Qld Health fiasco and the $21m taxpayers won’t get back
QUEENSLAND Health has written off or waived $21.3 million in debt owed by staff - and is still owed over $46 million.
The Courier-Mail can reveal the size of the debt write-off by Queensland Health since 2010 - the year in which the state's payroll crisis unfolded.
Currently, $39.1 million is owed by 28,086 current and 3454 former Queensland Health staff, and a further $7.3 million is being recovered under repayment agreements.
The numbers follow a troubling Auditor-General's audit that found the collective deficits of the state's hospital and health services were $34.4 million in 2018-19 and the long-term financial viability of the services was under threat.
Opposition health spokeswoman Ros Bates said Labor's health payroll debacle continued on almost a decade after it began and was still costing taxpayers millions.
"Thousands of nurses are still being pursued and harassed by the Palaszczuk Labor Government, many of them after leaving the job," Ms Bates said.
"Unfortunately, this is another example of Labor's wasteful spending and their abysmal IT record."
But a spokesman said not all write-offs or overpayments were related to payroll.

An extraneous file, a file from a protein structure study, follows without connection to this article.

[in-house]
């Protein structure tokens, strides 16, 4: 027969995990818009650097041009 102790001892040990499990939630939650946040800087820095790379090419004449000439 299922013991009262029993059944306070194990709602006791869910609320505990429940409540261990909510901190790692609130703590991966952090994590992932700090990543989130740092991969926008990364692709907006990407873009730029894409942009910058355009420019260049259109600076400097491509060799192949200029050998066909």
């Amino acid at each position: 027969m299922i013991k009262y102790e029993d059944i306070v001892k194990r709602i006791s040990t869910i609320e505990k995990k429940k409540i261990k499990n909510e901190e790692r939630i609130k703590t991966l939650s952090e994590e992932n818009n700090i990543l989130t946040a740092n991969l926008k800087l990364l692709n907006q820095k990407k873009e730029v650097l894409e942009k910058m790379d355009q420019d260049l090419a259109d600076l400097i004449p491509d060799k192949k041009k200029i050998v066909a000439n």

"The majority of overpayments are the result of the late submission of forms where retrospective adjustments were made for rostered shifts that were paid but not worked due to unplanned leave or other circumstances," he said.
"Only a small percentage are associated with the payroll issues experienced in 2010."
The spokesman said Queensland Health's payroll was complex, with more than 807,000 shifts rostered and worked each fortnight.
He said the majority of overpayments were recovered within three months of being identified.
"Employees and former employees are notified of overpayments and provided options to repay, regardless of the time frame or the amount of the overpayment," he said.
"Queensland Health has a legal obligation to recover overpayments where practical."
However overpayments and loans had been waived or written off for a variety of reasons, including death, terminal illness, bankruptcy, and exceptional circumstances or because the cost of recovery is too high, he said.